Civil War News Review

For the newest review of Stand to It and Give Them Hell go to this site:

While you are at it, consider purchasing Mr. Jorgensen's excellent micro-history, Gettysburg's Bloody Wheatfield, which is now available in Kindle, Nook, and iTunes formats.

Thursday, August 7, 2014

Heritage or Hate?

Once again a great deal of controversy has arisen over the public display of the Confederate battle flag – “That damned Red Flag of the Rebellion” and I am not going to try to defend it one way or another because it is a question which I have yet to resolve. All I am going to do is present the facts, as I know them without attempting to claim infallibility.

     §  The Confederate battle flag is not the Confederate National flag yet it does appear on later issues of the Confederate National.

  That being the case, does it not then represent the Confederate government and what it espoused?

  The Ku Klux Klan adopted the Confederate battle flag in the 1950’s during the beginnings of the Civil Rights Movement.

  The Klan of the 1860’s claimed their members represented the ghosts of dead Confederates.

  The Klan of the 1860’s terrorized Blacks, scalawags, carpetbaggers, and Northerners. 

  The Klan of 1915 flew the U.S. flag until the 1950’s.

  The “new” Klan terrorized Blacks, Whites, Catholics, Jews, Foreigners, and Communists.

 The 20th Century Klan ran clear through the Bible Belt of the Midwest.

§  During the Civil War, the battle flag represented the enemies of the United States and was treated with as much disrespect as Confederates treated the U. S. flag.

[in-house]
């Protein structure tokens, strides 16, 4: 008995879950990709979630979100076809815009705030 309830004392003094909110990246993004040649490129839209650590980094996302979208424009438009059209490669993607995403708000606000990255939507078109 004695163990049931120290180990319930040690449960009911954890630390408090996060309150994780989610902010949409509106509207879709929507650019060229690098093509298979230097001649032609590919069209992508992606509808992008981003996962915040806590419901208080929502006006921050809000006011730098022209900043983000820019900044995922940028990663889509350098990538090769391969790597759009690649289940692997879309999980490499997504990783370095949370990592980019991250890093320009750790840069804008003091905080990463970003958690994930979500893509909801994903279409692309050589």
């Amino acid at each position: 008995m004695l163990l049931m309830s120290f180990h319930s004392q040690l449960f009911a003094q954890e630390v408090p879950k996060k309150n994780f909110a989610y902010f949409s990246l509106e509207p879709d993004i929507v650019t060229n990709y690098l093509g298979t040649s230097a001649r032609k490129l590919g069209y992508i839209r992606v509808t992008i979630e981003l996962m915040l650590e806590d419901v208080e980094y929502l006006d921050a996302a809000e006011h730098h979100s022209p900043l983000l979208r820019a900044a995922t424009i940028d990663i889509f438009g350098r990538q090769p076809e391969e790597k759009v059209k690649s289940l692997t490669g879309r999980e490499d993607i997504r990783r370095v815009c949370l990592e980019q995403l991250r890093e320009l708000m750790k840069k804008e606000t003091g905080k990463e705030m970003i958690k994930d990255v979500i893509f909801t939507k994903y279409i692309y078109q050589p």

§  The Confederate battle flag today is very closely associated with:


   Being ignorant

 Being redneck
 Being Southern

 Representing an honorable heritage

The concept of it representing “Heritage not Hate” raises a more problematic question.

  What is the Heritage, which it represents?

 Why did men and women support secession?

 What was the “Lost Cause”?

      These questions need to be addressed honestly and historically, not to insult people, not to make them feel bad about their forebears having served in the Confederate army but to answer why they sided with the Confederacy.

What mystical bond, tied the individual to a particular creed or country?

The Confederate battle flag is either vilified or revered.

                    It is not the cause of the debate but it stirs up deep personal questions about why it is so divisive. 
                 §  Some argue that the Confederate battle flag represents the army not the Confederate government.

 Has anyone ever tried to objectively address why the men on both sides joined the armies?

 Has anyone attempted a systematic study of what the veterans said about why they enlisted?

Have we relied too much on the writings of polemicists like Jubal Early and Edward Pollard to explain the causes of the Rebellion?

Maybe if we answered those questions, we would be able to form a more balanced perspective on the battle flag issue.

No comments:

Post a Comment